House Passage of Shays-Meehan… | Campaign for Tobacco-Free Kids
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House Passage of Shays-Meehan Campaign Finance Bill is a Valentine for American Democracy

Statement of Matthew L. Myers, President Campaign for Tobacco-Free Kids
February 14, 2002

Washington, DC — Today the House of Representatives bestowed upon the nation a much-needed Valentine's Day gift. The House's approval early this morning of campaign finance reform legislation is a triumph of the public interest over special interests and of public health over the political health of Big Tobacco. The Senate should quickly approve an identical bill, and the President should sign it into law.

There is no better example of the power of campaign contributions to thwart the will of the majority and distort the political process than tobacco. In large measure because of its campaign contributions, the tobacco industry has succeeded repeatedly in thwarting legislation to protect the public health by reducing the death and disease caused by tobacco use. As a result, the campaign finance system not only costs our nation by undermining the public's confidence in our governmental institutions — it also costs lives. More than 400,000 Americans die every year of tobacco-related disease, and some 2,000 more kids become addicted to tobacco every day, one-third of whom will die prematurely as a result.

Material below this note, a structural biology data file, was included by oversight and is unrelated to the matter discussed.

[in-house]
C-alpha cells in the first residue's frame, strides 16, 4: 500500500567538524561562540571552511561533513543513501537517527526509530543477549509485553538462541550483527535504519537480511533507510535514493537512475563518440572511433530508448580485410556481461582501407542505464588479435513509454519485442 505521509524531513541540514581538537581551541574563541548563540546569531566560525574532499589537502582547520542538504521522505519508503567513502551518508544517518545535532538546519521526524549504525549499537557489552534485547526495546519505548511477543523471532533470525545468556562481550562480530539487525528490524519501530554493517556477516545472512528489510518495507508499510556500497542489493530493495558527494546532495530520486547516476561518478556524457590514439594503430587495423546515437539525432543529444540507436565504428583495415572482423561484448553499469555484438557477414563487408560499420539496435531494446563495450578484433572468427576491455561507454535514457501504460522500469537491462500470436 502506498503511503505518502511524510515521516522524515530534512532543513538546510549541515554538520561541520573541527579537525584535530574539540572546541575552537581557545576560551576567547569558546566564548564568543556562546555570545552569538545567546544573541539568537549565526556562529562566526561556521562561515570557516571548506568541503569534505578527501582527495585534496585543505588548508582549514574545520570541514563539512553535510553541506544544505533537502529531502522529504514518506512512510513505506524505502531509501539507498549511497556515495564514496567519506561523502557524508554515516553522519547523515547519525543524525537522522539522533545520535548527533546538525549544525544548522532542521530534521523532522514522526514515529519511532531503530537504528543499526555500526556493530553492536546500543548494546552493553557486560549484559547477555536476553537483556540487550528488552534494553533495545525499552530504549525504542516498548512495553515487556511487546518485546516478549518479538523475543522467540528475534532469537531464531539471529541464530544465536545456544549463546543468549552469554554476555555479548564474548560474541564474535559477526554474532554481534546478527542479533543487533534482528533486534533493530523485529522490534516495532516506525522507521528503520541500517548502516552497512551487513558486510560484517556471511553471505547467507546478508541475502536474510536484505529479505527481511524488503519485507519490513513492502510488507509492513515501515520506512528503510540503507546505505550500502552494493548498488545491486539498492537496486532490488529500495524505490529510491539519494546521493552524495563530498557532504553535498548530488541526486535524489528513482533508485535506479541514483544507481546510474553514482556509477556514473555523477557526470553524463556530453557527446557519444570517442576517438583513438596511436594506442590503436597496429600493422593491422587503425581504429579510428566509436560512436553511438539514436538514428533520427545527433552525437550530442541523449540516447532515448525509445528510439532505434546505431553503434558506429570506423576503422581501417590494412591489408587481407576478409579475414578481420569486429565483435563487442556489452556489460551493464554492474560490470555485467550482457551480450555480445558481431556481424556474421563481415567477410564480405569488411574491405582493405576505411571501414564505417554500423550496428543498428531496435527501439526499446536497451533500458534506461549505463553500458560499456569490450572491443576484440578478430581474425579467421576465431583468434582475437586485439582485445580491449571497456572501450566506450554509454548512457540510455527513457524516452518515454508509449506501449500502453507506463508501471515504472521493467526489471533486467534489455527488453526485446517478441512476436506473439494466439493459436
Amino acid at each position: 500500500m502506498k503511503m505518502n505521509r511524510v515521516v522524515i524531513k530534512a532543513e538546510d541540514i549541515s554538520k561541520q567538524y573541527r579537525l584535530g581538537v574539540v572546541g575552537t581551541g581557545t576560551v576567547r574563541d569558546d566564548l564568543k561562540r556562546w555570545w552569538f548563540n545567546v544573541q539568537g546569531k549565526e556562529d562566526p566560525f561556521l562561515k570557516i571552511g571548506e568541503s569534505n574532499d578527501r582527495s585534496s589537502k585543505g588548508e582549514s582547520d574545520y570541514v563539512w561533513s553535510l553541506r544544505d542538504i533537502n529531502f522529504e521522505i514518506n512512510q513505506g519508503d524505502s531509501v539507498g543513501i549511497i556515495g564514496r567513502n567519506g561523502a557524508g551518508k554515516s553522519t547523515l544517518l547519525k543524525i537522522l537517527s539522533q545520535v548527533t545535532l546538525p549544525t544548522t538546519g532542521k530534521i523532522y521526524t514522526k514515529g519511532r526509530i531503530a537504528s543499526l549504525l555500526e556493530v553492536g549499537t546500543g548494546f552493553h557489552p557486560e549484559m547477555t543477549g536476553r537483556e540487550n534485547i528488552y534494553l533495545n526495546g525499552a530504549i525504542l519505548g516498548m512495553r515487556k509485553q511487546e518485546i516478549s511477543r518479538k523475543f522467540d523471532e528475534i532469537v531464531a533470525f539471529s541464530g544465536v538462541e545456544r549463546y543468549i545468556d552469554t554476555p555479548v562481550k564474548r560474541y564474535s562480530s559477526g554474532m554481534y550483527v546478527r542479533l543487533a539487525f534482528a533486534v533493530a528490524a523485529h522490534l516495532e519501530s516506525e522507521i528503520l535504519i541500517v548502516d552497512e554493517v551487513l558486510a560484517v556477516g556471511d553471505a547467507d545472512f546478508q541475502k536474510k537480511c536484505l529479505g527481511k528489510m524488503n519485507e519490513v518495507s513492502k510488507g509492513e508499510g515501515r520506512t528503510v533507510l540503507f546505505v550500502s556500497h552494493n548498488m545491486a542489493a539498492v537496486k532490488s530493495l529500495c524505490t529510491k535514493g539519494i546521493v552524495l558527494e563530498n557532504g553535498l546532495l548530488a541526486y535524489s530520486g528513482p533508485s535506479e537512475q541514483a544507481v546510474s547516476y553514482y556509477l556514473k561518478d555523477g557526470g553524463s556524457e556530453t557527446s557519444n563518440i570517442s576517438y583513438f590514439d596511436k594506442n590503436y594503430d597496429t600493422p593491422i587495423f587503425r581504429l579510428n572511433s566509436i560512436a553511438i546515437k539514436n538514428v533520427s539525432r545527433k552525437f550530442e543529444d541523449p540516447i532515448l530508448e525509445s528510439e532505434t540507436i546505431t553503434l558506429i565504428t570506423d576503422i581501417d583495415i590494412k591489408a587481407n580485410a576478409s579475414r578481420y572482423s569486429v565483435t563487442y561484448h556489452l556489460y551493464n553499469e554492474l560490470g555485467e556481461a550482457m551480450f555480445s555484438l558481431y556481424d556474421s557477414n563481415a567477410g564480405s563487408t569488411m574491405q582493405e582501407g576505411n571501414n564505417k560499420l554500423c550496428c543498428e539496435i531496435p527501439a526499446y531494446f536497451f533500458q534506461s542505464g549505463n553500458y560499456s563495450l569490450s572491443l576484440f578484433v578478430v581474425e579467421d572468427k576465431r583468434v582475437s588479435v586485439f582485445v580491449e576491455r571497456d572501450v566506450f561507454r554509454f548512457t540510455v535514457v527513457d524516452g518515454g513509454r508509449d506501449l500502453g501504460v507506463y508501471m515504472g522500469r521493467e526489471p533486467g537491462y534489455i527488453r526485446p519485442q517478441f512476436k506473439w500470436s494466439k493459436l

No one has played the influence game better than Big Tobacco. Tobacco giant Philip Morris contributed more soft money from 1992 to 2000 – $9.5 million – than any other donor. In the 2000 election cycle, the tobacco industry made more than $8.3 million in campaign contributions, including $5.2 million in soft money, with 83 percent of the total going to Republicans. In 2001, the tobacco industry contributed another $3.03 million, including $1.9 million in soft money.

In the last year the tobacco industry has received particularly special treatment. The Chairmen of the Republican Congressional and Senatorial Campaign Committees, Rep. Tom Davis (R-VA) and Sen. Bill Frist (R-TN), are the primary sponsors of weak tobacco regulation bills backed by Philip Morris. Not surprisingly, Philip Morris has given more than $2.8 million in soft money to Republican Party committees since January 1, 1999, including more than $700,000 each to the NRCC and the NSCC.

Last year, the U.S. Department of Justice announced that it would seek to settle the federal tobacco lawsuit after anonymously leaking to the press that it thought it had a weak case and after failing to provide the funding necessary to continue the suit. For a while, it looked like the Justice Department was representing the defendant, the tobacco industry, and not the plaintiff, the American people.

Today's House action is a big step in the right direction. As a member of the Americans for Reform coalition, the Campaign commends the leadership of Reps. Chris Shays and Marty Meehan, Common Cause, and the other courageous members who worked to reform our nation's campaign finance system and give government back to the people.